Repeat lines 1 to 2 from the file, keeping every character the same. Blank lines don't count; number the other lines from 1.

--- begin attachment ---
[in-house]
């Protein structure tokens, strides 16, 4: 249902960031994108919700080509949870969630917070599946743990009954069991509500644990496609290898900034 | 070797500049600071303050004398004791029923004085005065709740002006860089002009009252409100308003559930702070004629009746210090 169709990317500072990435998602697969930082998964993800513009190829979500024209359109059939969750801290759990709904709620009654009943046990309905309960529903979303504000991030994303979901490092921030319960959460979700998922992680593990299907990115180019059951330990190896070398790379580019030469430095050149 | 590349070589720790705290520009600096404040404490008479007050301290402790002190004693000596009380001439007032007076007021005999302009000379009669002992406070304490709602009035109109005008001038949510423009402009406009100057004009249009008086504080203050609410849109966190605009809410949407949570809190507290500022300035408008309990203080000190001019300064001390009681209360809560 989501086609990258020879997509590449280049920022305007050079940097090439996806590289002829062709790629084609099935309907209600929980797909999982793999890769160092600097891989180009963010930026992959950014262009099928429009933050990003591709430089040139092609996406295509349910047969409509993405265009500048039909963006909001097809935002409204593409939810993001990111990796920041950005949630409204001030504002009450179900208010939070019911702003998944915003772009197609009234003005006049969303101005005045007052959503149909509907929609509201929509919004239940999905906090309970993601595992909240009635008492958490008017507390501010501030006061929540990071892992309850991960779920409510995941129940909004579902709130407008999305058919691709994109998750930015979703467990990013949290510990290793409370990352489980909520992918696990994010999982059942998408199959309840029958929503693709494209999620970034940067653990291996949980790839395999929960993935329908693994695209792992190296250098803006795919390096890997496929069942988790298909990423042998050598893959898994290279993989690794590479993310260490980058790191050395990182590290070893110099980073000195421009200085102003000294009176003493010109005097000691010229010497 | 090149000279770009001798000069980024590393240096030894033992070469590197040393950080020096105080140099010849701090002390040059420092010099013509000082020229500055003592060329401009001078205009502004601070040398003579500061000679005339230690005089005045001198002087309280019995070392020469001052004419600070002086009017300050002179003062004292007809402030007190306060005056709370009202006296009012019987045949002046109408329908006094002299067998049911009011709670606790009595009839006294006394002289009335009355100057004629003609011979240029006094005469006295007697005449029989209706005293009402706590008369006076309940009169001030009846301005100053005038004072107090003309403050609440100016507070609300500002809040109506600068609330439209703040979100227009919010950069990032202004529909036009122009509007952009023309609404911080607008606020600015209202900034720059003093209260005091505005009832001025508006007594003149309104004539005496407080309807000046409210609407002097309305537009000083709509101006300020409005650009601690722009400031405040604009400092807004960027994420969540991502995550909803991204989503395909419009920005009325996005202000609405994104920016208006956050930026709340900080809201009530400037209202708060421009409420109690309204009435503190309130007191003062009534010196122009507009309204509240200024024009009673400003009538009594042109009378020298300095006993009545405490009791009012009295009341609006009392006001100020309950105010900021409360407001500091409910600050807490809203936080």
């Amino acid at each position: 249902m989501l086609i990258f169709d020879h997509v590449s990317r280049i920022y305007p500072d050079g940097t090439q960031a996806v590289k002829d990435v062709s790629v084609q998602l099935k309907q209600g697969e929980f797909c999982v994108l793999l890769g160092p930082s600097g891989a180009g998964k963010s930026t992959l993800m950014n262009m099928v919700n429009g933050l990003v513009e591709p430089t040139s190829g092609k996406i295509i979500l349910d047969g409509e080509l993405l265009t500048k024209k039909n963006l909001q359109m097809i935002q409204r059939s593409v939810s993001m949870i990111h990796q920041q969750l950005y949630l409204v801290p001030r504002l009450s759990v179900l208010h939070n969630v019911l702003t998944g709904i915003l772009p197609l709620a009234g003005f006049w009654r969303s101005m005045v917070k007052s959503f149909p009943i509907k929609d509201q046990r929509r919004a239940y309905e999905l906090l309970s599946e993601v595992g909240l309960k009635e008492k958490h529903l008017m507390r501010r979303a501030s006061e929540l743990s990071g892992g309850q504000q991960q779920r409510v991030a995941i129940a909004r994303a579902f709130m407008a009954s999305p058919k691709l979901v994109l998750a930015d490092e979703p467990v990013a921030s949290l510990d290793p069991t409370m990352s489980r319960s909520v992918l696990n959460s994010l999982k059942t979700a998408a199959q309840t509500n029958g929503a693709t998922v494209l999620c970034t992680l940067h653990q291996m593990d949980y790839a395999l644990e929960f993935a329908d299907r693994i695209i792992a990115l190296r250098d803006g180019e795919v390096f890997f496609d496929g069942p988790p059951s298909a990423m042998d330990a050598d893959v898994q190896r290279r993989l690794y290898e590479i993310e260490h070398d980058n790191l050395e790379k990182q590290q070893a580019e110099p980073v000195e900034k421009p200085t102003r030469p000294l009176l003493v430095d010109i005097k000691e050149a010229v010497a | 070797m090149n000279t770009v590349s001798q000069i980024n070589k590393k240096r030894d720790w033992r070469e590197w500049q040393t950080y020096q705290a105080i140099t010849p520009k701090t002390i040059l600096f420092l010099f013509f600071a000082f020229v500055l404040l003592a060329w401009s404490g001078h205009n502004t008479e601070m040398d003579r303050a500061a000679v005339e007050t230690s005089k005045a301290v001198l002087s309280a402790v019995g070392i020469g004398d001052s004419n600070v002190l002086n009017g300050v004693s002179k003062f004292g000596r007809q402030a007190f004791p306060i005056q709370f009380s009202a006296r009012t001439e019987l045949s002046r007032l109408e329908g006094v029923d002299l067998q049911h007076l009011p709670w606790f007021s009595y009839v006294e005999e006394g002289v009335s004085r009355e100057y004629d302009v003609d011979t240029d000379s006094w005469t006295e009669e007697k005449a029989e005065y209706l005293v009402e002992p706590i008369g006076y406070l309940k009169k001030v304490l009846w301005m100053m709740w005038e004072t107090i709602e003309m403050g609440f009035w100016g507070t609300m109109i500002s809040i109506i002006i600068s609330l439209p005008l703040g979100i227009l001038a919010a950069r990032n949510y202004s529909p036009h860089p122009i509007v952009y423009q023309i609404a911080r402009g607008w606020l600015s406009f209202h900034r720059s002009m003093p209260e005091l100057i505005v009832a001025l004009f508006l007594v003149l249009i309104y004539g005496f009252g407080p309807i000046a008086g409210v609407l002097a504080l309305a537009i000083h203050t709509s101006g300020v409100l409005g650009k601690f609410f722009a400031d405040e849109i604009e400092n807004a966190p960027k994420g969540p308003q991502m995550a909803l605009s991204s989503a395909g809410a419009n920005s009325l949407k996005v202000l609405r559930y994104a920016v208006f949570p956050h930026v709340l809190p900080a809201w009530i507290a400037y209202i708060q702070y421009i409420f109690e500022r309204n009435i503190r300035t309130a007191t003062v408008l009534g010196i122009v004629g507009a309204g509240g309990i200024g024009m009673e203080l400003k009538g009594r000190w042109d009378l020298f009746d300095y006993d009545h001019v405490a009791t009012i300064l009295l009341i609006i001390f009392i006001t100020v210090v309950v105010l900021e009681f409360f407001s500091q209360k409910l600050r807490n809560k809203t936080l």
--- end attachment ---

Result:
[in-house]
């Protein structure tokens, strides 16, 4: 249902960031994108919700080509949870969630917070599946743990009954069991509500644990496609290898900034 | 070797500049600071303050004398004791029923004085005065709740002006860089002009009252409100308003559930702070004629009746210090 169709990317500072990435998602697969930082998964993800513009190829979500024209359109059939969750801290759990709904709620009654009943046990309905309960529903979303504000991030994303979901490092921030319960959460979700998922992680593990299907990115180019059951330990190896070398790379580019030469430095050149 | 590349070589720790705290520009600096404040404490008479007050301290402790002190004693000596009380001439007032007076007021005999302009000379009669002992406070304490709602009035109109005008001038949510423009402009406009100057004009249009008086504080203050609410849109966190605009809410949407949570809190507290500022300035408008309990203080000190001019300064001390009681209360809560 989501086609990258020879997509590449280049920022305007050079940097090439996806590289002829062709790629084609099935309907209600929980797909999982793999890769160092600097891989180009963010930026992959950014262009099928429009933050990003591709430089040139092609996406295509349910047969409509993405265009500048039909963006909001097809935002409204593409939810993001990111990796920041950005949630409204001030504002009450179900208010939070019911702003998944915003772009197609009234003005006049969303101005005045007052959503149909509907929609509201929509919004239940999905906090309970993601595992909240009635008492958490008017507390501010501030006061929540990071892992309850991960779920409510995941129940909004579902709130407008999305058919691709994109998750930015979703467990990013949290510990290793409370990352489980909520992918696990994010999982059942998408199959309840029958929503693709494209999620970034940067653990291996949980790839395999929960993935329908693994695209792992190296250098803006795919390096890997496929069942988790298909990423042998050598893959898994290279993989690794590479993310260490980058790191050395990182590290070893110099980073000195421009200085102003000294009176003493010109005097000691010229010497 | 090149000279770009001798000069980024590393240096030894033992070469590197040393950080020096105080140099010849701090002390040059420092010099013509000082020229500055003592060329401009001078205009502004601070040398003579500061000679005339230690005089005045001198002087309280019995070392020469001052004419600070002086009017300050002179003062004292007809402030007190306060005056709370009202006296009012019987045949002046109408329908006094002299067998049911009011709670606790009595009839006294006394002289009335009355100057004629003609011979240029006094005469006295007697005449029989209706005293009402706590008369006076309940009169001030009846301005100053005038004072107090003309403050609440100016507070609300500002809040109506600068609330439209703040979100227009919010950069990032202004529909036009122009509007952009023309609404911080607008606020600015209202900034720059003093209260005091505005009832001025508006007594003149309104004539005496407080309807000046409210609407002097309305537009000083709509101006300020409005650009601690722009400031405040604009400092807004960027994420969540991502995550909803991204989503395909419009920005009325996005202000609405994104920016208006956050930026709340900080809201009530400037209202708060421009409420109690309204009435503190309130007191003062009534010196122009507009309204509240200024024009009673400003009538009594042109009378020298300095006993009545405490009791009012009295009341609006009392006001100020309950105010900021409360407001500091409910600050807490809203936080």